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tv   ABC World News Tonight With David Muir  ABC  August 20, 2021 3:30pm-4:00pm PDT

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for covid, and we have learned how cal is handling students tonight, breaking news as we come on the air. the hurricane watches and warnings now up across much of the northeast. from new jersey, new york, up into massachusetts, and the major headline tonight on afghanistan. president biden before the american people today promising americans in afghanistan, we will get you home. tonight, the evacuation efforts in kabul unfolding in front of the world. late today, the associated press now reporting u.s. military helicopters have begun flying into taliban held kabul to air lift evacuees to the airport. if so, that would be another major step forward in what the president described today as a dangerous mission already. millions seeing that image of an american marine lifting a baby over the airport wall. the president saying tonight
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nearly 6,000 u.s. troops on the ground helping in the evacuation. the president saying i cannot promise what the final outcome will be or that it will be without risk of loss. the president saying he had no indication americans haven't been able to get through to the airport. then what the defense secretary said today in a briefing with lawmakers. and what the pentagon acknowledged today. ian pannell tonight live from kabul. martha raddatz live in washington. and stephanie ramos with late word from the white house tonight. also this evening, that tropical storm set to become a hurricane in the coming hours. tonight the warnings and watches up right now in the northeast. alerts in six state as we come on the air tonight. henri gaining strength as it moves up to coast. winds topping 75 miles per hour. new jersey, new york, massachusetts tonight, connecticut already declaring a state of emergency. rob marciano standing by with the new track now shifting inward. news on the coronavirus tonight -- the u.s. now
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recording its worst day in nearly seven months. nearly 158,000 new covid cases in 24 hours. tonight from florida to mississippi to oregon, what they're now seeing. the accident on the tarmac -- two passenger planes clipping their wings. and the new jeopardy host stepping down just nine days after getting the job. good evening, and it's great to have you with us as we near the end of another week together here. we will get to those hurricane warnings and watches in the northeast at this hour in just a moment. rob marciano with the new track. and when it hits this weekend. but we are going to begin tonight with that news coming in from afghanistan right now, the evacuation efforts under way, both at the airport, and tonight the a.p. is now reporting that u.s. military helicopters have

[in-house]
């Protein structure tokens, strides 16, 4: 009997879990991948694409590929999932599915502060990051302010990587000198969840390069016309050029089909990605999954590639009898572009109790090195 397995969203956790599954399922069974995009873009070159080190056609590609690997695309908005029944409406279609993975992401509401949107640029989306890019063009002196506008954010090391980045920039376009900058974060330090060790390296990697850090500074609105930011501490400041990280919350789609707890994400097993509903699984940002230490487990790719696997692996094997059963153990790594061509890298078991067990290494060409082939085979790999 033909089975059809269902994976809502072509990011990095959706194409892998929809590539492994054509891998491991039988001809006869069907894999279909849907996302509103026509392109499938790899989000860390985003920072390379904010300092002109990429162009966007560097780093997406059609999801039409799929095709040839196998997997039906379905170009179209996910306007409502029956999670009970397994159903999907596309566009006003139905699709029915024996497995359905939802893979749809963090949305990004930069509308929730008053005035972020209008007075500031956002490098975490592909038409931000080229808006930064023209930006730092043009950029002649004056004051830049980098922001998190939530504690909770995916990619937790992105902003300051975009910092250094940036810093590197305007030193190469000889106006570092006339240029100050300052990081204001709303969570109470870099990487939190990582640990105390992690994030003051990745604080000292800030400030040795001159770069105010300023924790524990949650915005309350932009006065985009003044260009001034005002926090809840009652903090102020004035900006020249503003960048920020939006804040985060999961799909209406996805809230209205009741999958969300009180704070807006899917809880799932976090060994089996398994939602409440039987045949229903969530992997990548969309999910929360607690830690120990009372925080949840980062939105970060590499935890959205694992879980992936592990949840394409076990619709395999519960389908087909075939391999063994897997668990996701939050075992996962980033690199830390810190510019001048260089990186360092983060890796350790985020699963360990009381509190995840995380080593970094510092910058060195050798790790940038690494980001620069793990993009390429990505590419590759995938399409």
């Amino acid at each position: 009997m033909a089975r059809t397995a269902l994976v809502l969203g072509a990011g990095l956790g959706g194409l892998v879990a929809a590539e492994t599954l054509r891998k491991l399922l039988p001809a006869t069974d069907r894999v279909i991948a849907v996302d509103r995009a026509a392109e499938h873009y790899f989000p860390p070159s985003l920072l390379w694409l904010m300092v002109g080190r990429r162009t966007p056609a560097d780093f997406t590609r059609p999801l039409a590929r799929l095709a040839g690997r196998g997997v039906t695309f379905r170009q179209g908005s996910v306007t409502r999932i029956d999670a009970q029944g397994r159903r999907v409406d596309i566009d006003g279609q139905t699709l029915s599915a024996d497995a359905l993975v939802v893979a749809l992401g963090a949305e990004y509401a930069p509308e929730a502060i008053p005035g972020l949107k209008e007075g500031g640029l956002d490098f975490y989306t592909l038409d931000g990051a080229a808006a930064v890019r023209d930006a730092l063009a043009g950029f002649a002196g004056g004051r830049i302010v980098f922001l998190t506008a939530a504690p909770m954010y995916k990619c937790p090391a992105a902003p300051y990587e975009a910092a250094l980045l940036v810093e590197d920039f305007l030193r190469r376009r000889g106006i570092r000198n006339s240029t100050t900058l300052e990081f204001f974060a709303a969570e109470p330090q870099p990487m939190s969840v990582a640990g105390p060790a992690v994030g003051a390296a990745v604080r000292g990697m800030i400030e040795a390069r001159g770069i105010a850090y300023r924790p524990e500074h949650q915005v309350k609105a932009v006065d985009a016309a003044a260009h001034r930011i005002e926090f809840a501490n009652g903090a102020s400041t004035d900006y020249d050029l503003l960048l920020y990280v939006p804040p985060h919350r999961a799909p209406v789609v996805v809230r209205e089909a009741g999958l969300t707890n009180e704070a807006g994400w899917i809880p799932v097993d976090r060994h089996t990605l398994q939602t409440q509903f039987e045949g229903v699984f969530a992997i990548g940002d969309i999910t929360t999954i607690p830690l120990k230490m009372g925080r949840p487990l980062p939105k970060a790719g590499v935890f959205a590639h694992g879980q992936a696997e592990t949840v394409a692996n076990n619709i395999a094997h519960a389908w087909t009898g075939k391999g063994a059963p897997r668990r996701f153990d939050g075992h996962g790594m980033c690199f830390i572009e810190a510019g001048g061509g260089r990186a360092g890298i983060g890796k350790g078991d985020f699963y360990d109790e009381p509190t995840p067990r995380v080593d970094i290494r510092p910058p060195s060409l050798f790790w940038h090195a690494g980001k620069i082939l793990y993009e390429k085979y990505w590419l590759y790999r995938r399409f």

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begun flying into taliban held kabul to air lift evacweiss to the airport. abc news has not independently confirmed this, but if so, it would be another major step in these urgent evacuations. president biden meanwhile, before the american people today and taking questions on the chaotic images being watched by the world. growing reports tonight, the taliban is blocking some people from getting to the airport. reports the taliban has shown up at the door of afghans who helped the u.s., and the president today promising americans in afghanistan, we will get you home. and when pressed, saying he would do the same for afghans who helped us. tonight, the new images emerging in the last 24 hours. smoke bombs being fired and efforts to control the crowds there. at one point, the image of a baby being handed over the wall to a u.s. marine. tonight we learned that baby is okay and has been reunited with the father. those urgent air lifts halted for several hours today because the base in qatar was at